– transmission filter and new tranny fluid
– thermostat
– cooling system flush
– spark plugs
– oil filter and new oil
– air filter
– all light bulbs, both fore and aft
– water pump (this has failed at some point in every car Hubby or I have ever owned and I was starting to hear that tell-tale squeak which often presages a water pump failure)

I’m sure I’m forgetting something which, when I remember it, I’ll let you know about in a new post!

The photos below are what my baby looked like this past Saturday afternoon at 4:00 pm.  This morning when I went to work (leaving Hubby at home to continue working on it after calling in “I have no idea what” to work), it looked pretty much the same, but had lots more new parts on it than when these photos were taken.

Last night when the work was over and it was dinner time, Hubby said most of the “big-tool” jobs were done.  You know, the ones where power tools are used and/or something needs to be bashed on (which feel a bit risky with nothing but 4 little jacks holding up my baby – but those jacks ROCK!  Seriously, they’re Extremely Stable and took all the bashing Hubby had to do with brake work and shock work and all.  I’m just more comfortable being there overseeing the jobs that could get Hubby or the car hurt).  The only other “big-tool” job is reconnecting a belt after installation of the air conditioning compressor.  Everything else is what he calls detail work – tedious, but no big forces required.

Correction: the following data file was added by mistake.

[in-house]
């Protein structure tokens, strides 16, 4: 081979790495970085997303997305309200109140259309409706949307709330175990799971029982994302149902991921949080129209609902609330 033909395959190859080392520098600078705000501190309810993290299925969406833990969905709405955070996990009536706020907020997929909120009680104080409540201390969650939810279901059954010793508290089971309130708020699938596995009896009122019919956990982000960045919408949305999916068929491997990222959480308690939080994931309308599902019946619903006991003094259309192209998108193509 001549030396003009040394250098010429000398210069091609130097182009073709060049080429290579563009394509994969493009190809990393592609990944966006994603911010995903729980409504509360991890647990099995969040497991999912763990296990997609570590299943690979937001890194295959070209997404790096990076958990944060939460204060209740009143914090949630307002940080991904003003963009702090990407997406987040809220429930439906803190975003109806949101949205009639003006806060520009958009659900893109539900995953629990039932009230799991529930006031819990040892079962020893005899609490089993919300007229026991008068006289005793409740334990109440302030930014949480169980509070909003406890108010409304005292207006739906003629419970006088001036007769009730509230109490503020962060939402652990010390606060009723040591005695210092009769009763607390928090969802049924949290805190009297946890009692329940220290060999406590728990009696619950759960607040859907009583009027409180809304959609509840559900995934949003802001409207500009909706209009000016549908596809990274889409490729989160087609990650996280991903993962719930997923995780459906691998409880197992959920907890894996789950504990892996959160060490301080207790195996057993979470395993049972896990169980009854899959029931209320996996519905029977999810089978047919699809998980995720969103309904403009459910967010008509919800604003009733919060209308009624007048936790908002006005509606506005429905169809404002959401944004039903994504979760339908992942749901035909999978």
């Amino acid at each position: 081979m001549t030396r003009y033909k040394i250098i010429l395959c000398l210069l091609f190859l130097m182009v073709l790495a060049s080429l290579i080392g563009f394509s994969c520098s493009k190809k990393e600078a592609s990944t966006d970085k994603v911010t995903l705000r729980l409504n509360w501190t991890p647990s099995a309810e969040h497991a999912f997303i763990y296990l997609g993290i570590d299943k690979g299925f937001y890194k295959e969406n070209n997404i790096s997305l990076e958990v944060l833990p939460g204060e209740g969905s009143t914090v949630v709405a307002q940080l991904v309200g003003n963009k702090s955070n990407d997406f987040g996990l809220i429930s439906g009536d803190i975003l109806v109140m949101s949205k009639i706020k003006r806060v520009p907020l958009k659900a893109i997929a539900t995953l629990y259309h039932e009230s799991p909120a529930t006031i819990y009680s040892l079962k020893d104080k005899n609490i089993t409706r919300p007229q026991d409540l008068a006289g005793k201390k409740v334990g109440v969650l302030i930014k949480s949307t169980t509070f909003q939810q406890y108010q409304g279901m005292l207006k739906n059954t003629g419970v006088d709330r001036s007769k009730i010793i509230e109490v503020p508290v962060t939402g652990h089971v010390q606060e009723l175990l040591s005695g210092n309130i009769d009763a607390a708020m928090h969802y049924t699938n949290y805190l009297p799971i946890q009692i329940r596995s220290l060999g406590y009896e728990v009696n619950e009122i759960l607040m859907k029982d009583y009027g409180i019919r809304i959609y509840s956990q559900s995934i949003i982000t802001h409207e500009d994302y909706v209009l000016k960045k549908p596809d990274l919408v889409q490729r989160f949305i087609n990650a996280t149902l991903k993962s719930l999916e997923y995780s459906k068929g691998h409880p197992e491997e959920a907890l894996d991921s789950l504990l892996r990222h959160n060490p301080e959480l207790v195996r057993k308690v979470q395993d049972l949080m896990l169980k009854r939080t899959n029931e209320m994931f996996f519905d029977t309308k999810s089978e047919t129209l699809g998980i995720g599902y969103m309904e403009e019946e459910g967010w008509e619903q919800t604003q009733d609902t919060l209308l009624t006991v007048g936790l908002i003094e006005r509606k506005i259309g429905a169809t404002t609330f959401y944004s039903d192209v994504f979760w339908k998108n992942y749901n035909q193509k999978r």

He said if he worked on it another day, he thought it would be “drivable.”  Well, not so I can drive it to work since some of my lights won’t be here ’til Wednesday and we’re not putting the whole front end back together just to take part of it off again to replace light bulbs – but drivable enough so he could wander out to test drive the suspension and engine component repairs for safety and bedding in.

So I have no idea what it’ll look like when I come home tonight, but this was from Saturday afternoon (and still substantially looked the same this morning):

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Quotes That Speak To Me: Mind Control

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Control Mind

Found this morning on Women’s Rights News’s Facebook page.

As I confessed this morning on FB, I am still actively struggling with this…

It bit me in the ass in the shower this morning.  In fact, it does the same many mornings in the shower.

What is it about first thing in the morning and being in the shower that allows my mind to have imaginary conversations with actual people in my life – conversations (that don’t Actually occur in Real Life, and I Am aware of this fact, mind you) that end up disappointing, angering, frustrating or downright hurting me?